If the Committee looks at paragraph 15(1) of Schedule 1 the commission must prepare a plan at the beginning of each financial year. It then sends a copy of that plan to the Lord Chancellor. Under sub-paragraph (3) if the Lord Chancellor approves it well and good, and he tells the commission to publish it. However, if he does not approve it not only can he direct the commission to revise it but he can direct as to how it is to be revised. Therefore, for all practical purposes it becomes a plan not of the commission but of the Lord Chancellor. The only action that the commission can take if it does not like what the Lord Chancellor tells it to do is to resign. This appears to be a very peculiar situation.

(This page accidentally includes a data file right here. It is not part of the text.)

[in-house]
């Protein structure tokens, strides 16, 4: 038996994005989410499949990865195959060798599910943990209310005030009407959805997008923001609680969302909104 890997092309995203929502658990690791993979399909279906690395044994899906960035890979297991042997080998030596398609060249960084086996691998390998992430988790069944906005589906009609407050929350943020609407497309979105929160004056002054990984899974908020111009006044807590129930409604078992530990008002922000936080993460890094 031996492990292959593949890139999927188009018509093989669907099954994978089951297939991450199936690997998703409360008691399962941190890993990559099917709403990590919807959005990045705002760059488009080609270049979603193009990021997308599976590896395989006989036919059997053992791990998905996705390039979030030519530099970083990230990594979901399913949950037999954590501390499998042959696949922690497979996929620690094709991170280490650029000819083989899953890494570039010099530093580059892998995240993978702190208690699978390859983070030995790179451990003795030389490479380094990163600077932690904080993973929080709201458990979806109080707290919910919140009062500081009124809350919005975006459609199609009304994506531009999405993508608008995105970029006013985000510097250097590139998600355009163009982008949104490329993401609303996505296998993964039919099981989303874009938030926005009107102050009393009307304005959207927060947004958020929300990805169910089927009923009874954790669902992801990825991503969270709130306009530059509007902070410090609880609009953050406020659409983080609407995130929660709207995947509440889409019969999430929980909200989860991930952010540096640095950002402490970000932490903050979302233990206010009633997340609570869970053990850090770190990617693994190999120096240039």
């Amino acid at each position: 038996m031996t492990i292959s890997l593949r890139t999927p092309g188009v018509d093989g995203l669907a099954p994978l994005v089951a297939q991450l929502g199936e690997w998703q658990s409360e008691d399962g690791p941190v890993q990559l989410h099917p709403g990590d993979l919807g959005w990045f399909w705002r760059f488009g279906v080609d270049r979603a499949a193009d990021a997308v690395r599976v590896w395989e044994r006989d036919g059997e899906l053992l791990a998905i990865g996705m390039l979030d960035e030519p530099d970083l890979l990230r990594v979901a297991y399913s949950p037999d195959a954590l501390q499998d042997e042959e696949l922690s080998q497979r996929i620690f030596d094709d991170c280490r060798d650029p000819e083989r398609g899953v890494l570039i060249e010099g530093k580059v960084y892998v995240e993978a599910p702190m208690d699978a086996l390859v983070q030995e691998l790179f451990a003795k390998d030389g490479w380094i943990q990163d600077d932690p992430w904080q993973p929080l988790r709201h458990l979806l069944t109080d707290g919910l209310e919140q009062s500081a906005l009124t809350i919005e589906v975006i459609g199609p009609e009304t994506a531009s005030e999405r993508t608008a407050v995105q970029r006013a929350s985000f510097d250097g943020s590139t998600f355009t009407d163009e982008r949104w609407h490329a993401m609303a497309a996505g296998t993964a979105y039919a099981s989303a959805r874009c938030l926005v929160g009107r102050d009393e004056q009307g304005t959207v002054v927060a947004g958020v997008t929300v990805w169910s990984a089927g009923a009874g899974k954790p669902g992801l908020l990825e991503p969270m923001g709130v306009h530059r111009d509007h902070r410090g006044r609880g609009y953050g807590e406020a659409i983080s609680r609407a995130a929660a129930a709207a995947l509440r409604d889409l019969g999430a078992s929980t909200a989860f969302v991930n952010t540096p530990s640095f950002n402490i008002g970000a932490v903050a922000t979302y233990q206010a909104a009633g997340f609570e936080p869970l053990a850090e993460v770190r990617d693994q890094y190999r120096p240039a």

It is not my intention to press this amendment on this particular occasion because I wish to consider the matter in the context of the amendments that the noble and learned Lord the Lord Chancellor intends to table in relation not only to the specific paragraph just mentioned by the noble and learned Lord, Lord Falconer of Thoroton, but also in the context of the wider amendments that the Lord Chancellor is to table in the light of the report of the Select Committee on Delegated Powers and Deregulation. However, this matter causes me some concern and when the Committee comes to Clause 4 I shall take the matter a little further.

The Deputy Chairman of Committees (Baroness Lockwood): I point out to the Committee that if Amendment No. 13 is agreed, I cannot call Amendments Nos. 14 to 16 under the pre-emption rule.